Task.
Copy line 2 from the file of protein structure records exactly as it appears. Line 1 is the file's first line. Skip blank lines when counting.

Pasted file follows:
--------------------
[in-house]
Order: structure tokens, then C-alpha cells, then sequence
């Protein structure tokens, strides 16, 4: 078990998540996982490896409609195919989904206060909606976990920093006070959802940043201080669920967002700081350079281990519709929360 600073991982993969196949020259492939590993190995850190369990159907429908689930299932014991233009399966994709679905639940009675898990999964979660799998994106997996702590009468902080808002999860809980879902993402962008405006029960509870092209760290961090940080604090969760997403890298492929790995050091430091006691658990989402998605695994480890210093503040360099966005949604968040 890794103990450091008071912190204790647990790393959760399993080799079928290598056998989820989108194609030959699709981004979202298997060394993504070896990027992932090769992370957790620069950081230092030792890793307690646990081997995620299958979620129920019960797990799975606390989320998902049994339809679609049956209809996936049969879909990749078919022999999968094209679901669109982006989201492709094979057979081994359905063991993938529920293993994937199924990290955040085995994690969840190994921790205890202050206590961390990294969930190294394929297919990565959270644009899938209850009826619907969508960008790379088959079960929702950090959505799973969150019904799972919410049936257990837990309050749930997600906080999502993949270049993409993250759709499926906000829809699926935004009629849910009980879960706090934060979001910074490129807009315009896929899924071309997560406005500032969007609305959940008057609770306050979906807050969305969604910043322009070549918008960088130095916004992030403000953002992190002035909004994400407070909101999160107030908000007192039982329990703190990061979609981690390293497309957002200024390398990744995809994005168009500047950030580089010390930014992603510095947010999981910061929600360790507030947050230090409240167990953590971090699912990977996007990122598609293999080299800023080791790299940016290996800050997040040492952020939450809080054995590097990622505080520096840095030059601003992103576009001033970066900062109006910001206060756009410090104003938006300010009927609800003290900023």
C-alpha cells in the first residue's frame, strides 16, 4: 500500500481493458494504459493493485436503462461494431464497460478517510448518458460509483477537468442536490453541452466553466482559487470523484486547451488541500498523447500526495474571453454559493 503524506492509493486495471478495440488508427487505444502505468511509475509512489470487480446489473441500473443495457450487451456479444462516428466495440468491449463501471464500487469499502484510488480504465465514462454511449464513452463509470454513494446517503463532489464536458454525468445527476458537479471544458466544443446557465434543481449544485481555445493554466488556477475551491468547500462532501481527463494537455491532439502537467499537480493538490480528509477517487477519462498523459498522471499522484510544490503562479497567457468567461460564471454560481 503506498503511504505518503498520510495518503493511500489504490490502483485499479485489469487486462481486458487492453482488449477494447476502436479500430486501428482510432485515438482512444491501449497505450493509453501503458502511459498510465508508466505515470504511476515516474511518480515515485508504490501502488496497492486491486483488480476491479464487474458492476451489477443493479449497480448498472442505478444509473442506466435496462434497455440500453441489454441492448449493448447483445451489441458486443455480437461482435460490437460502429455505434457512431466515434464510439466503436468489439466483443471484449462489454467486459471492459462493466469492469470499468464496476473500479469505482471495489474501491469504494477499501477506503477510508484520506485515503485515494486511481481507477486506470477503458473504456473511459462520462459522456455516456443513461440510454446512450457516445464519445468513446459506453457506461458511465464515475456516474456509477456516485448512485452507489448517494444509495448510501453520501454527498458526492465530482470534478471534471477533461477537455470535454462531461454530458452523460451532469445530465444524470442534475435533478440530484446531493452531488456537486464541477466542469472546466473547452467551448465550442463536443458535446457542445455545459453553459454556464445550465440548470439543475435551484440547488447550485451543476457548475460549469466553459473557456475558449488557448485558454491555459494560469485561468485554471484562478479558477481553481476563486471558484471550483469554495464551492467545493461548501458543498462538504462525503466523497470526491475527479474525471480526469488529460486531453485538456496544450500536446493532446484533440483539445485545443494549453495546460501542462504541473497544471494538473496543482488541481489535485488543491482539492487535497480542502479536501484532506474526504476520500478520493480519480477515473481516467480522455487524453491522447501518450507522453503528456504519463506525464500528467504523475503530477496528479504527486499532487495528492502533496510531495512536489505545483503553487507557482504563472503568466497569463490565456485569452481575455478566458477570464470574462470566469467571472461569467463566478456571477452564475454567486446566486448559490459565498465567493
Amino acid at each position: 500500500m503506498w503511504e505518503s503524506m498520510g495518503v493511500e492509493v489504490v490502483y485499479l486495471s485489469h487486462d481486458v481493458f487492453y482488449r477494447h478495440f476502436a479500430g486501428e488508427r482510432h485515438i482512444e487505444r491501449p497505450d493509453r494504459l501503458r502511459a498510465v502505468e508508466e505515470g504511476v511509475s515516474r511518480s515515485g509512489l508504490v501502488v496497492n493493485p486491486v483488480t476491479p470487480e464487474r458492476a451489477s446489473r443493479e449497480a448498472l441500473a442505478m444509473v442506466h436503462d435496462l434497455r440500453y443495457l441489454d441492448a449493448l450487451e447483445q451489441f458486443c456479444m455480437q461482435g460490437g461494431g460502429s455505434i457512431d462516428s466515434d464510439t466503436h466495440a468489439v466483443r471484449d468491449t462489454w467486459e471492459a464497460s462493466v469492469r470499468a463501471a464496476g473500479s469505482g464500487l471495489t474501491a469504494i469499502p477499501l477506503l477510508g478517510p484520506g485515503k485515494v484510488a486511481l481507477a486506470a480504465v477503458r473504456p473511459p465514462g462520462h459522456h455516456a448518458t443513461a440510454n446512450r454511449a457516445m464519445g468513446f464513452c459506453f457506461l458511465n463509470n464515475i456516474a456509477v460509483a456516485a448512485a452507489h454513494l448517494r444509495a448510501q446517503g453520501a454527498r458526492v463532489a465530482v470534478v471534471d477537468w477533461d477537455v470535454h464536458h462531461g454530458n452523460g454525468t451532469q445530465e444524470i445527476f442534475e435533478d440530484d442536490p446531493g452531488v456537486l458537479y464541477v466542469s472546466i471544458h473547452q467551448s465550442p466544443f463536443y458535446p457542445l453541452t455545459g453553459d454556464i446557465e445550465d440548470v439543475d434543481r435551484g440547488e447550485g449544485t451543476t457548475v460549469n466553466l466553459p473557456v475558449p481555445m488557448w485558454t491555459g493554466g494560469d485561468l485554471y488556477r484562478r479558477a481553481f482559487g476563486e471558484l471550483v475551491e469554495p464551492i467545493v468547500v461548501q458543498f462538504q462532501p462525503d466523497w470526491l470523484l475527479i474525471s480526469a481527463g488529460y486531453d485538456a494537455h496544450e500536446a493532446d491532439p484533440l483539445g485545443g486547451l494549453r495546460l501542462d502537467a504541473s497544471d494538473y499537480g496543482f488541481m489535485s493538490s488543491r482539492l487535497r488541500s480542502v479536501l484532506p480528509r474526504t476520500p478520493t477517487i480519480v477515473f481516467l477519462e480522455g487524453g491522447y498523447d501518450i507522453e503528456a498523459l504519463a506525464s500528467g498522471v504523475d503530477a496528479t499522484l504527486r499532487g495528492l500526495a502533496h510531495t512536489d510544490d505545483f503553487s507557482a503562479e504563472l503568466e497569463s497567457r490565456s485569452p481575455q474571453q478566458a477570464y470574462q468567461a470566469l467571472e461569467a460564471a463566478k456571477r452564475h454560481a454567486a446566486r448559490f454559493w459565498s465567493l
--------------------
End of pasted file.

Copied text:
Order: structure tokens, then C-alpha cells, then sequence